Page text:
Reproductive and sexual ‘freedom’….?

Alice Walker's book, The Temple of My Familiar, is one of the most moving fictionalised accounts of FGM.

It must have been 1992 or so when I first heard about the practice known as ‘female genital mutilation’, or simply, FGM. Sadly, it was not through a text or lecture on practices in a faraway land, but as a part of a public health debate in the greater Atlanta area.

The case was particularly troubling not merely because of the desire of a parent to have their young girl undergo a particularly severe form of the painful practice, but because it was being driven by the young girl’s mother. This was a fierce slap across the face to my young feminist leanings.

For those unfamiliar with the practice, the roughly 100 to 140 million girls and women who have been subjected to FGM have received no health benefit of any kind from the practice. It involves the partial or complete removal of the external female genitalia, and may result in severe bleeding, problems urinating, and potentially complications during childbirth. In its worst incarnation, known as ‘infibulation’, the vaginal opening is narrowed to such an extent that it needs to be cut open later to allow for sexual intercourse and/or childbirth’. Sexual pleasure is unsurprisingly limited if not altogether impossible for those who have been ‘circumcised’.

FGM is internationally recognised as a violation of the human rights of girls and women. While it is largely carried out in developing countries, it is not uncommon in the United States.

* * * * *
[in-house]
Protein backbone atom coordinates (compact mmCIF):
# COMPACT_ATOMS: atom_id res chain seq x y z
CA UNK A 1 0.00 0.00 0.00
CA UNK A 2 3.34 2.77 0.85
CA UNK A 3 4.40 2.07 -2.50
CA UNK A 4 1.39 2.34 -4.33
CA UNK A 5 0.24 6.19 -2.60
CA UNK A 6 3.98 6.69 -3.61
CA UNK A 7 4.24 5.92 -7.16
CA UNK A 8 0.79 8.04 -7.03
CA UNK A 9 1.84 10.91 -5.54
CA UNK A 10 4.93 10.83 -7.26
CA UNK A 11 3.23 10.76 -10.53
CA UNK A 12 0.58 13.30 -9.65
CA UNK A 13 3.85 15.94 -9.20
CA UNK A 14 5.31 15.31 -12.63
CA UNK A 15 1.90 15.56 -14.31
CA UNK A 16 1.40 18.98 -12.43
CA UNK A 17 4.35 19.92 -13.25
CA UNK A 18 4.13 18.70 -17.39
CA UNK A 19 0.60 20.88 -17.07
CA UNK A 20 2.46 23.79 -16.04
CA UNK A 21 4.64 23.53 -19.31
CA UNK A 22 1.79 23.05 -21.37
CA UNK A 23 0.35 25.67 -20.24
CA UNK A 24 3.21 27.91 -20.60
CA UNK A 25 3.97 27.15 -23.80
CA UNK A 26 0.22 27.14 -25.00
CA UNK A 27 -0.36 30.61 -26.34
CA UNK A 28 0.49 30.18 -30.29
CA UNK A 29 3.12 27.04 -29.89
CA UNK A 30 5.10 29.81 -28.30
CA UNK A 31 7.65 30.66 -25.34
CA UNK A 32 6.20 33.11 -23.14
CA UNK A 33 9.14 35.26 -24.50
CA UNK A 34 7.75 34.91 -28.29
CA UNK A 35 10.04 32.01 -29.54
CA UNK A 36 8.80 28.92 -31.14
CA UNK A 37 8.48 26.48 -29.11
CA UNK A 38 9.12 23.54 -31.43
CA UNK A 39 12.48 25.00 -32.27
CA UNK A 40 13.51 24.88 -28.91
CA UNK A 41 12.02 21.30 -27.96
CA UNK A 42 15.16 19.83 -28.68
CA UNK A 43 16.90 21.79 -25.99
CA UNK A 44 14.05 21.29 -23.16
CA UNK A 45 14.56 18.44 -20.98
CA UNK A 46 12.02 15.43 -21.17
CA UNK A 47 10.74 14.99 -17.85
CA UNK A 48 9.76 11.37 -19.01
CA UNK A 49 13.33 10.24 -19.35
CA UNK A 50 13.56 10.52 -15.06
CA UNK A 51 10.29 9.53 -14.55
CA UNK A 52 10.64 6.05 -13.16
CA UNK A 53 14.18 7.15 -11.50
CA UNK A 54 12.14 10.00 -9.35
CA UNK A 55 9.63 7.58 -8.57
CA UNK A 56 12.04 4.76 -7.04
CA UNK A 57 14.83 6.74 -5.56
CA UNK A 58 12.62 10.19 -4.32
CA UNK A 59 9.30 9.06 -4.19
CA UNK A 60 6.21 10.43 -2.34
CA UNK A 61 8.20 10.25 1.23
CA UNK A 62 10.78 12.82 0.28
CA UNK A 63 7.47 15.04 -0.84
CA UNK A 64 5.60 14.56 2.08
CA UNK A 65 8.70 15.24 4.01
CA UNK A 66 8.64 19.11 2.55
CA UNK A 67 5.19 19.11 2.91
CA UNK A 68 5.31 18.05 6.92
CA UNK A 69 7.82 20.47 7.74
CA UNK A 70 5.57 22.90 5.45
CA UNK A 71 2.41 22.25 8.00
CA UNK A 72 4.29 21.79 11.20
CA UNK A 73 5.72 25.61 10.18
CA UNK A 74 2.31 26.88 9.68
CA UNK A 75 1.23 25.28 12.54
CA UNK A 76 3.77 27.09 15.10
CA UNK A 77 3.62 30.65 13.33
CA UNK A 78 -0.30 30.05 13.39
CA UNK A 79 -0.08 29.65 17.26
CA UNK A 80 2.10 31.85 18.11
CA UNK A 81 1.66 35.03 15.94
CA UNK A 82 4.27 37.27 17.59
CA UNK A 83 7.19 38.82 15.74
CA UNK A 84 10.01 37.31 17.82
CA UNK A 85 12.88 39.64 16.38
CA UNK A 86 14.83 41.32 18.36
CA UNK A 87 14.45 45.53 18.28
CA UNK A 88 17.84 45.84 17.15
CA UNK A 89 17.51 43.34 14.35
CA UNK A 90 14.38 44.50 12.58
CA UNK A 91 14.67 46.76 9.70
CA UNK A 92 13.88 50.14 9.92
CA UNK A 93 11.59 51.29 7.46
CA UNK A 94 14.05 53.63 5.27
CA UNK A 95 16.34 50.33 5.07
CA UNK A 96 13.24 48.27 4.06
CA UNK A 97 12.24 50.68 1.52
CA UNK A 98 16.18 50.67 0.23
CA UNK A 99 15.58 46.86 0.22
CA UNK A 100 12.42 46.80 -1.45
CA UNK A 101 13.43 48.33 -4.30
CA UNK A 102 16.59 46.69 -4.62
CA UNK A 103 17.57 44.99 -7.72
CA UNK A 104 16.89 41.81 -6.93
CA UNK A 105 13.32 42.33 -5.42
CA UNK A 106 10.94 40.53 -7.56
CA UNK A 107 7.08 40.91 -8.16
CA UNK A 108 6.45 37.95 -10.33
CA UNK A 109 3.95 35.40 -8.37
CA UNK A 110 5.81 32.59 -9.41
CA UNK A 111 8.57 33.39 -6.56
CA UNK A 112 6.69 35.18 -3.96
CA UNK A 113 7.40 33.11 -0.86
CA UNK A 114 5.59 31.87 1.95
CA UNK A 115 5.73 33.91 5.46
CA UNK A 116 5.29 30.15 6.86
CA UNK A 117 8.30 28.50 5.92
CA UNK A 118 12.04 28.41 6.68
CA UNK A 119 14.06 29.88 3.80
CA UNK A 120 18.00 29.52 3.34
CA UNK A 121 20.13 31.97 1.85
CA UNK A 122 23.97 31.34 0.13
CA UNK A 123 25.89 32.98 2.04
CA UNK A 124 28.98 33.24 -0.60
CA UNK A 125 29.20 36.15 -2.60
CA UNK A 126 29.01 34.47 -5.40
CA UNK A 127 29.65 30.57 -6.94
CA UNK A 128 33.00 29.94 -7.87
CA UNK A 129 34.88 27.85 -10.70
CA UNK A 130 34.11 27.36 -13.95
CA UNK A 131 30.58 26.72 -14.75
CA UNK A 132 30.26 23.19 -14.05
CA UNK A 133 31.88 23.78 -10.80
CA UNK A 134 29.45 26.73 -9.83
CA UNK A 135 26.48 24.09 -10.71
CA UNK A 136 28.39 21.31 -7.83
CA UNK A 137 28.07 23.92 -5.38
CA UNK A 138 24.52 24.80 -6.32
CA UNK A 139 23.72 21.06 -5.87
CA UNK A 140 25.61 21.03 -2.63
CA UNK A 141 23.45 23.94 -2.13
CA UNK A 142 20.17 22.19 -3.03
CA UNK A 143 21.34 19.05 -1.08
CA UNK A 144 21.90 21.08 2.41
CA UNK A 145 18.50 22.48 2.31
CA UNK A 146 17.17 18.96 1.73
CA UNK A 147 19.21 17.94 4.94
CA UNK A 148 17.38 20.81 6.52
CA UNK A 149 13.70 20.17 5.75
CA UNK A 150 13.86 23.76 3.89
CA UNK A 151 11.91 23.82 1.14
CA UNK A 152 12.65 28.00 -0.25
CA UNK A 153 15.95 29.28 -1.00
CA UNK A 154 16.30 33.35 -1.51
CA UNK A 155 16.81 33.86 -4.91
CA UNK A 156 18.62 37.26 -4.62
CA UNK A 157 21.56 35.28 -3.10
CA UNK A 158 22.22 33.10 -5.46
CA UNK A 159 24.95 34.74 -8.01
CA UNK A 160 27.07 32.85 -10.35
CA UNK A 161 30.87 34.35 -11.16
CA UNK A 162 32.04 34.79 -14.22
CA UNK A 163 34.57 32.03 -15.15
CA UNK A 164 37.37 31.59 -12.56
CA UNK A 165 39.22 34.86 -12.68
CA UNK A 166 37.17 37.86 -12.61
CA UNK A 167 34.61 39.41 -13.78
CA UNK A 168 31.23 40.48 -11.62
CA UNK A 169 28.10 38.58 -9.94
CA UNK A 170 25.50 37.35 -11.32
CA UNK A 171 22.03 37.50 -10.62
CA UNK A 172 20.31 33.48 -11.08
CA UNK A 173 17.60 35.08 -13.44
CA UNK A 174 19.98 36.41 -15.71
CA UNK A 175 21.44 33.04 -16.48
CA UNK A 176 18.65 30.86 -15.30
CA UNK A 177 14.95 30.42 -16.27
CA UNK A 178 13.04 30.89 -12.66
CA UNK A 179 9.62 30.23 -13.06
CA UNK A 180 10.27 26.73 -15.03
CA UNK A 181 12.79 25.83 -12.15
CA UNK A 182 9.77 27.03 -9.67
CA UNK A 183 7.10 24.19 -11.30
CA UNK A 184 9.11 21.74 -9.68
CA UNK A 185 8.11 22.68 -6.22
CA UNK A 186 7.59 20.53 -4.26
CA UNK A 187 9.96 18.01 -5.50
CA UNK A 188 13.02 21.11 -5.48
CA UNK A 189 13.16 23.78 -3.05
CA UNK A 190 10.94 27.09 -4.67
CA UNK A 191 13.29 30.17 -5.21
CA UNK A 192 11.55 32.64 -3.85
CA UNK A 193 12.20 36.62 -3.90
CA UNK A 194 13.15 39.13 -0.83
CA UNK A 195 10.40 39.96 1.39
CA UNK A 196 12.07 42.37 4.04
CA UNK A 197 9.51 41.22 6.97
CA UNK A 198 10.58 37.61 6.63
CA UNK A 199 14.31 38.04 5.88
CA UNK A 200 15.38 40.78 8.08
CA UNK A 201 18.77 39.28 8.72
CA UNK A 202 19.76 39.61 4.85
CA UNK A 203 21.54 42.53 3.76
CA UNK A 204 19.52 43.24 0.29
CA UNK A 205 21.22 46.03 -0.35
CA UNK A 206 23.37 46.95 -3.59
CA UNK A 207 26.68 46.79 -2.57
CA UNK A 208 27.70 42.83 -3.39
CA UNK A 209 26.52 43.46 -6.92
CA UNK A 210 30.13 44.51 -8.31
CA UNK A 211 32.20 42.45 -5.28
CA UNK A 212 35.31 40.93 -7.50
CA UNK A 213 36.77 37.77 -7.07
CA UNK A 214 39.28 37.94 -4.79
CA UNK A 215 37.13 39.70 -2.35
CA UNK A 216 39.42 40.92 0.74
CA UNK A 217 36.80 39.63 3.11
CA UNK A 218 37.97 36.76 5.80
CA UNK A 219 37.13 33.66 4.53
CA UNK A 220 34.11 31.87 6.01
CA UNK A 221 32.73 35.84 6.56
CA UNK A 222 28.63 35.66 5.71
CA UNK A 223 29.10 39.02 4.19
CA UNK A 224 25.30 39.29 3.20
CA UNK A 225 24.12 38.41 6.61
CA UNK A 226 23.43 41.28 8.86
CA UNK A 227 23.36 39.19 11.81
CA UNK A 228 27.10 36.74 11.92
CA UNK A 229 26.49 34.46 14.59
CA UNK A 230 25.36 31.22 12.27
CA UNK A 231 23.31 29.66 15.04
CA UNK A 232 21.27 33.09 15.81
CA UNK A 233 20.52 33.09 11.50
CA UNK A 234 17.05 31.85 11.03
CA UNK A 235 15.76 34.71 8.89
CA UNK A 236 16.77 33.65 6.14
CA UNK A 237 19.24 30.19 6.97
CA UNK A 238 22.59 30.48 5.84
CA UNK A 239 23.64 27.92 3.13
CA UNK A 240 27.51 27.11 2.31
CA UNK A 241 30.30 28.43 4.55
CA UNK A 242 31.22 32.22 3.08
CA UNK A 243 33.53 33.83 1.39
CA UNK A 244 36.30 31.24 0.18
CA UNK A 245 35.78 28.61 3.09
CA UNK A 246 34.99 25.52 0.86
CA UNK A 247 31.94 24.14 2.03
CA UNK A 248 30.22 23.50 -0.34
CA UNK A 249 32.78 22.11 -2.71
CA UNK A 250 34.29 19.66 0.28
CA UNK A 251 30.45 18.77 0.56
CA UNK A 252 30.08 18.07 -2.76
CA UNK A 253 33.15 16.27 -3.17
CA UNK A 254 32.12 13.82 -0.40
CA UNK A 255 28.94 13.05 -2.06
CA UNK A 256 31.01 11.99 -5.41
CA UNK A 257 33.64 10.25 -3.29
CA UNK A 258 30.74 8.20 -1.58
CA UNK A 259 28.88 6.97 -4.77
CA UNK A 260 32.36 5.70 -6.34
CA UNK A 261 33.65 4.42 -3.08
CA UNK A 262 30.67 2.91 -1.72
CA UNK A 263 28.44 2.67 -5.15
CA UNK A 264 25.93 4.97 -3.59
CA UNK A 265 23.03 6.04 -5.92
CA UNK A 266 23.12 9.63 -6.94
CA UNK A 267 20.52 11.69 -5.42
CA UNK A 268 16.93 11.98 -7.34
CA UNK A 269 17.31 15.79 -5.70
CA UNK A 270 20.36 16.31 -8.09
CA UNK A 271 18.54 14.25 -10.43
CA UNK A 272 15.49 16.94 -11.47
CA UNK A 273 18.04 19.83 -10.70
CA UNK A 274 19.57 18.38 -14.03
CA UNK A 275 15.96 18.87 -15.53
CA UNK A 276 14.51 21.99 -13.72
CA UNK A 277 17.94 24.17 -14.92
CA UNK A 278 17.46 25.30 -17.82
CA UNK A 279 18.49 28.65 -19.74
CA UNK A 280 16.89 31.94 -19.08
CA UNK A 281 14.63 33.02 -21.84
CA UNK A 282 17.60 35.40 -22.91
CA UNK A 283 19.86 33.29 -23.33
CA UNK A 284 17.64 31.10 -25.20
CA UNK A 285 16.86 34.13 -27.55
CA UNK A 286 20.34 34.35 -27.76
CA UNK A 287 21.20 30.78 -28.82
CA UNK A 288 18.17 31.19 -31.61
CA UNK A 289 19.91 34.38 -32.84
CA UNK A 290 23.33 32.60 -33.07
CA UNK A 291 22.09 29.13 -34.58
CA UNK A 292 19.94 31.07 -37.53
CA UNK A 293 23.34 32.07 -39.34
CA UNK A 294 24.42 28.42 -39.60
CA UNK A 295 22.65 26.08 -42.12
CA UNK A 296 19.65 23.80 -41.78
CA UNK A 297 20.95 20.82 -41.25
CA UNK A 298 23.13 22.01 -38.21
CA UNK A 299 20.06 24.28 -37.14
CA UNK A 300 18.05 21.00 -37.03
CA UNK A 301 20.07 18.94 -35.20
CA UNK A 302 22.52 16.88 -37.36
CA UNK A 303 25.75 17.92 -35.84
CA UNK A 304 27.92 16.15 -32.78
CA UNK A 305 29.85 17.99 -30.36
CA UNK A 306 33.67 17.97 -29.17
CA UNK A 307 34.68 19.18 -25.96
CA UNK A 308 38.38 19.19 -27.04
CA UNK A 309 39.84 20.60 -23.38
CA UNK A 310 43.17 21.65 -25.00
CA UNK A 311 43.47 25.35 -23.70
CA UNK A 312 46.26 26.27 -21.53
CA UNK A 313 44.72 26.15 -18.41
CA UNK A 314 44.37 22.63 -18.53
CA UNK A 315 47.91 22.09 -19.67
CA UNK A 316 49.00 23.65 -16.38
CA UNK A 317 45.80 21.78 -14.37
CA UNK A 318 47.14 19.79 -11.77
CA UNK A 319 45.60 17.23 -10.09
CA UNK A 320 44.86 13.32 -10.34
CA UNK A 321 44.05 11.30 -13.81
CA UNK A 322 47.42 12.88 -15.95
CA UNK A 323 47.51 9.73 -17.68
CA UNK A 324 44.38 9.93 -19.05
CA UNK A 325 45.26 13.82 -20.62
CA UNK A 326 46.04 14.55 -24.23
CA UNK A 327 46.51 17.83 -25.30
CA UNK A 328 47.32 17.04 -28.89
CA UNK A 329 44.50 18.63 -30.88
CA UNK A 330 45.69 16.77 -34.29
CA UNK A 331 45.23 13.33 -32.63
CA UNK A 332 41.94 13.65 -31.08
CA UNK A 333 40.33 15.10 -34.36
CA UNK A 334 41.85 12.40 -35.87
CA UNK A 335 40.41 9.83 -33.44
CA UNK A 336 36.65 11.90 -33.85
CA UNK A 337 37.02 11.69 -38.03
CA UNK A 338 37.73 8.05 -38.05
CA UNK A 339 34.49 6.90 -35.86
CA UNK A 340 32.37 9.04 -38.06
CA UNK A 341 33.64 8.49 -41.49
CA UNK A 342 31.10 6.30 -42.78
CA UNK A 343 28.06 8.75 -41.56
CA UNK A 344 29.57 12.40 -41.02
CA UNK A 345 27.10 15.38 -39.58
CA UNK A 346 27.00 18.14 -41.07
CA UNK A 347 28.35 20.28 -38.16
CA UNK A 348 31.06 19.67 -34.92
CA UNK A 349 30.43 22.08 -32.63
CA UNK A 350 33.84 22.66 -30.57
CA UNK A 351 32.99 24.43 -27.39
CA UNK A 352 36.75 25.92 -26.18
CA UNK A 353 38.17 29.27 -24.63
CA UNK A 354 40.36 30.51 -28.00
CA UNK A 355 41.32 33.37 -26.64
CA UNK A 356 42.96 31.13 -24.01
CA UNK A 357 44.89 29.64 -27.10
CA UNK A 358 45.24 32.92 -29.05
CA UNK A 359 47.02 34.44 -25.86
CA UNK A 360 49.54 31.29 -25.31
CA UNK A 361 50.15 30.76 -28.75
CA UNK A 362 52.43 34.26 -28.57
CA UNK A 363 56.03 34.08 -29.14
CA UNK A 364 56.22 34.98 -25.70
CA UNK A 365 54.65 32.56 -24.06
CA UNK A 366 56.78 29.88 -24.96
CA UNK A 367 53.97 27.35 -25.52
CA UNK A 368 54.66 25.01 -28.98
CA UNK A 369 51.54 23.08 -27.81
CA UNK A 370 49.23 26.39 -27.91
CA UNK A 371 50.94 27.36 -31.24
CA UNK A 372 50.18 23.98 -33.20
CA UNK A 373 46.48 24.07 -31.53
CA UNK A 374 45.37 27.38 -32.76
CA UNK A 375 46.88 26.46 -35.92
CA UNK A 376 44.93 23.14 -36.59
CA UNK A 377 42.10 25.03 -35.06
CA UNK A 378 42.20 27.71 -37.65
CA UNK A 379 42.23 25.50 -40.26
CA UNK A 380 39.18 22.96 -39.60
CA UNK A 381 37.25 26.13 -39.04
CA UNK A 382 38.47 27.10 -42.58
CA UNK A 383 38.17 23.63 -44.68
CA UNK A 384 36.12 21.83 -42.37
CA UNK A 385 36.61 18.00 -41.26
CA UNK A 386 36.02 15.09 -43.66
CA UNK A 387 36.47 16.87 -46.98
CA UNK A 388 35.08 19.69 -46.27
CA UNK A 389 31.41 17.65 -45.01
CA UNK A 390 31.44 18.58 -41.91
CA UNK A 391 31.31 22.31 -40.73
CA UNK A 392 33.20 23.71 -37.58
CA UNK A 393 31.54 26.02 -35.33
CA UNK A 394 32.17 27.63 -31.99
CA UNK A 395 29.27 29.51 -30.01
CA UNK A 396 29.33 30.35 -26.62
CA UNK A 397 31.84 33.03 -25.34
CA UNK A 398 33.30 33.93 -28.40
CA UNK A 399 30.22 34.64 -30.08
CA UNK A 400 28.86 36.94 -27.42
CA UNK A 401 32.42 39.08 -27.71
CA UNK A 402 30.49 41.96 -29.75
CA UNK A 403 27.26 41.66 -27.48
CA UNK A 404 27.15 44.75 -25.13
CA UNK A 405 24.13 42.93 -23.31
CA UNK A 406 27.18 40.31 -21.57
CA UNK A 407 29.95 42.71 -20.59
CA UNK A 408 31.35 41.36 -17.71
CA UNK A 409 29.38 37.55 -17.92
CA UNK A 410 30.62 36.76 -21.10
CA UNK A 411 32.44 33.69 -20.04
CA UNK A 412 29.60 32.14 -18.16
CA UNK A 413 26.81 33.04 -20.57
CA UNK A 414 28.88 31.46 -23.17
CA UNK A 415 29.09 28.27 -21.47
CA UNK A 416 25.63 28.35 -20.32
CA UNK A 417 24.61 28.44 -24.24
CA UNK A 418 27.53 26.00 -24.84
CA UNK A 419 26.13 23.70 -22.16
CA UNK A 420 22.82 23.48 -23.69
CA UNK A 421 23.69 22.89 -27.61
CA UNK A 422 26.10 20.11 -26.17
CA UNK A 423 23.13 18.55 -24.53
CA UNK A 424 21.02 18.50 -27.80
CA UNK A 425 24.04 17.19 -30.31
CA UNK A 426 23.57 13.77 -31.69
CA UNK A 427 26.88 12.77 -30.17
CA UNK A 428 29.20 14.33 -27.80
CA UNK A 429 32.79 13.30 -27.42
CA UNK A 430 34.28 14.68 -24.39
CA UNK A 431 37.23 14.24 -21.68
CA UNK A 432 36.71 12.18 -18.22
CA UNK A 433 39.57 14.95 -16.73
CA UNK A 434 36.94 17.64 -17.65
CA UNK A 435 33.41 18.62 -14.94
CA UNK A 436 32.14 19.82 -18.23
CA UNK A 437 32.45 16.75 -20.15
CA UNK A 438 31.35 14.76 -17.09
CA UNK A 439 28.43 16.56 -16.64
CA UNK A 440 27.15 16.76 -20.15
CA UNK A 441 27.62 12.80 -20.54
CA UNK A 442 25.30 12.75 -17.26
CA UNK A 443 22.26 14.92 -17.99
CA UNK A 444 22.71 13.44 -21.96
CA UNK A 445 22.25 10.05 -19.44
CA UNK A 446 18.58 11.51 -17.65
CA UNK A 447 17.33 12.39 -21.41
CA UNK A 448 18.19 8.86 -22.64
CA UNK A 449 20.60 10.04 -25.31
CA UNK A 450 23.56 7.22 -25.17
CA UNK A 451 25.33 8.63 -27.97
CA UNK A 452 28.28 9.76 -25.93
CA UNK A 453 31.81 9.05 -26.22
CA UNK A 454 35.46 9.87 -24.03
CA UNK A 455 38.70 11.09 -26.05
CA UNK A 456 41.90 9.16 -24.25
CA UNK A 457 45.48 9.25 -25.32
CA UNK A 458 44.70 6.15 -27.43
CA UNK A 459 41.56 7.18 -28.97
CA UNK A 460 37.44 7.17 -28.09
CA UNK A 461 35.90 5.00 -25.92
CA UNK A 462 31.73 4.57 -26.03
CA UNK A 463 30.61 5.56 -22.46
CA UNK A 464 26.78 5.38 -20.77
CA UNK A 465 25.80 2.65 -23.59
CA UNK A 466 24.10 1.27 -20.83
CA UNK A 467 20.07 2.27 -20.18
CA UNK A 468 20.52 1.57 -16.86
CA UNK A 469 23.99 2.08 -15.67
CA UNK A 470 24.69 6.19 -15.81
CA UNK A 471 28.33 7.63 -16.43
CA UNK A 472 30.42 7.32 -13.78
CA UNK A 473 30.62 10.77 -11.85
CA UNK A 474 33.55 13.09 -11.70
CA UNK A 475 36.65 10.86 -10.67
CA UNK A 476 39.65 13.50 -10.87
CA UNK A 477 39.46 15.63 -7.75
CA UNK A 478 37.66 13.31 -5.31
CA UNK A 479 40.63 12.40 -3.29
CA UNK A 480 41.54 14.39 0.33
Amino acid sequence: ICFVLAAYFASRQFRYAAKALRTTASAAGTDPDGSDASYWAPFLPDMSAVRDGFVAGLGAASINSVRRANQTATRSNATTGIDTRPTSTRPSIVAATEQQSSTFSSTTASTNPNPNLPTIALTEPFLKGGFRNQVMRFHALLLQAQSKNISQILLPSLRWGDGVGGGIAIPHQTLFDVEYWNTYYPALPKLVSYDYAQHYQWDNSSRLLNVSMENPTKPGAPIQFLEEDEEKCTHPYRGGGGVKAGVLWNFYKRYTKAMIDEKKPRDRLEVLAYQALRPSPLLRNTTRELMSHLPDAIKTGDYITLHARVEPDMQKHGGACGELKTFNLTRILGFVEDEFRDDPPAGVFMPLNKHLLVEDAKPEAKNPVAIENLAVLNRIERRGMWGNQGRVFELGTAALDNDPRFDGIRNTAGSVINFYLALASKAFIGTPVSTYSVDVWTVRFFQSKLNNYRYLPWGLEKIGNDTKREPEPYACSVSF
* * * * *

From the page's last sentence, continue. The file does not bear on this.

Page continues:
What’s more troubling is that it is becoming more common.

The practice in the US and in the UK is known as ‘clitoroplasty’. The procedure is increasingly on girls, young women and women when  the clitoris is deemed ‘too large’ or ‘unattractive’. For more on  the practice in the UK, try to find a programme entitled, ‘The Perfect Vagina‘.

Part of the concern and outrage surrounding FGM in general is that it is not merely the physical harm that are worrying, but also the psycho-social damage which lasts far beyond the physical wounds that make it so reprehensible. How then can we not be outraged by a physician at Cornell University in New York who takes that harm to an altogether different level?

Tell me, why is this a medically ‘necessary’ procedure? Who decides that a young girl, one who has not even enjoyed that right of passage known as puberty, has ‘abnormal’ genitals? And, by determining that a particular girl’s genitalia are ‘unattractive’ or ‘abnormal’, are we not then causing the very psychological harm we condemn for more ‘traditional’ brands of FGM? Finally, what sort of harm comes from ‘testing’ the ‘success’ of the procedure by using stimulators such as vibrators on girls as young as 6?!

And, how then can we ever attempt to advocate for reproductive rights or sexual freedom beyond our own borders ever again?

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